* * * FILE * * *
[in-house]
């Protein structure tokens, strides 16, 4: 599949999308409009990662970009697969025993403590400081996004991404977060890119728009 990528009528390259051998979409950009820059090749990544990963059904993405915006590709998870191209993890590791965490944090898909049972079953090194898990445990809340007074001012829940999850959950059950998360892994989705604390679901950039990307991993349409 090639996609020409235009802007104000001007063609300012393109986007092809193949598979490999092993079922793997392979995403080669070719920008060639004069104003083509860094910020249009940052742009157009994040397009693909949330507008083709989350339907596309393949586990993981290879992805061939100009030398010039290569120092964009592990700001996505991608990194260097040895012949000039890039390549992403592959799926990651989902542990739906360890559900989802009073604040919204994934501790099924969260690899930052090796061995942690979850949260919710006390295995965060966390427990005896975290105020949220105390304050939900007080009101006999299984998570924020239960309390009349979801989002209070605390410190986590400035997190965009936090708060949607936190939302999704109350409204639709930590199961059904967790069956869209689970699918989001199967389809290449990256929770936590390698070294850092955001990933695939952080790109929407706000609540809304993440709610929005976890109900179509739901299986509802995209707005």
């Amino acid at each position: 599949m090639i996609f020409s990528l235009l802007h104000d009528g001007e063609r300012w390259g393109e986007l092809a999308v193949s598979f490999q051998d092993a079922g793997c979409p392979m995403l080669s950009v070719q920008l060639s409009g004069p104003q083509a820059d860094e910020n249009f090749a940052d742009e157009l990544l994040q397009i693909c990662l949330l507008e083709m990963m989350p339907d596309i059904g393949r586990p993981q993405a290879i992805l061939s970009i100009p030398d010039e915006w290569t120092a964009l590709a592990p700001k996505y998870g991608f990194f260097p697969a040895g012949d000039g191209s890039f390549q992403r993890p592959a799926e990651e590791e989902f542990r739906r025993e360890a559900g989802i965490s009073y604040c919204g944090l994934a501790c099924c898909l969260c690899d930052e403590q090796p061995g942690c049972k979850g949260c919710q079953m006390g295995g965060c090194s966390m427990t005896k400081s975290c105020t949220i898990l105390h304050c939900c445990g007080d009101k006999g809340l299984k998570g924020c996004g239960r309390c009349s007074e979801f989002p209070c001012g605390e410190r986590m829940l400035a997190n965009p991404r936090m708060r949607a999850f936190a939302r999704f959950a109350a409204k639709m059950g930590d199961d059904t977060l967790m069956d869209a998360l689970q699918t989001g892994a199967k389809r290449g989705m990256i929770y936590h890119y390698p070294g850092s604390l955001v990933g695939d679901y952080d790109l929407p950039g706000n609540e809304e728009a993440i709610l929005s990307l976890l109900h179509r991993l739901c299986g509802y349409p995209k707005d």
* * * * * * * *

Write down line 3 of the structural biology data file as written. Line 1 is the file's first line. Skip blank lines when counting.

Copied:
């Amino acid at each position: 599949m090639i996609f020409s990528l235009l802007h104000d009528g001007e063609r300012w390259g393109e986007l092809a999308v193949s598979f490999q051998d092993a079922g793997c979409p392979m995403l080669s950009v070719q920008l060639s409009g004069p104003q083509a820059d860094e910020n249009f090749a940052d742009e157009l990544l994040q397009i693909c990662l949330l507008e083709m990963m989350p339907d596309i059904g393949r586990p993981q993405a290879i992805l061939s970009i100009p030398d010039e915006w290569t120092a964009l590709a592990p700001k996505y998870g991608f990194f260097p697969a040895g012949d000039g191209s890039f390549q992403r993890p592959a799926e990651e590791e989902f542990r739906r025993e360890a559900g989802i965490s009073y604040c919204g944090l994934a501790c099924c898909l969260c690899d930052e403590q090796p061995g942690c049972k979850g949260c919710q079953m006390g295995g965060c090194s966390m427990t005896k400081s975290c105020t949220i898990l105390h304050c939900c445990g007080d009101k006999g809340l299984k998570g924020c996004g239960r309390c009349s007074e979801f989002p209070c001012g605390e410190r986590m829940l400035a997190n965009p991404r936090m708060r949607a999850f936190a939302r999704f959950a109350a409204k639709m059950g930590d199961d059904t977060l967790m069956d869209a998360l689970q699918t989001g892994a199967k389809r290449g989705m990256i929770y936590h890119y390698p070294g850092s604390l955001v990933g695939d679901y952080d790109l929407p950039g706000n609540e809304e728009a993440i709610l929005s990307l976890l109900h179509r991993l739901c299986g509802y349409p995209k707005d």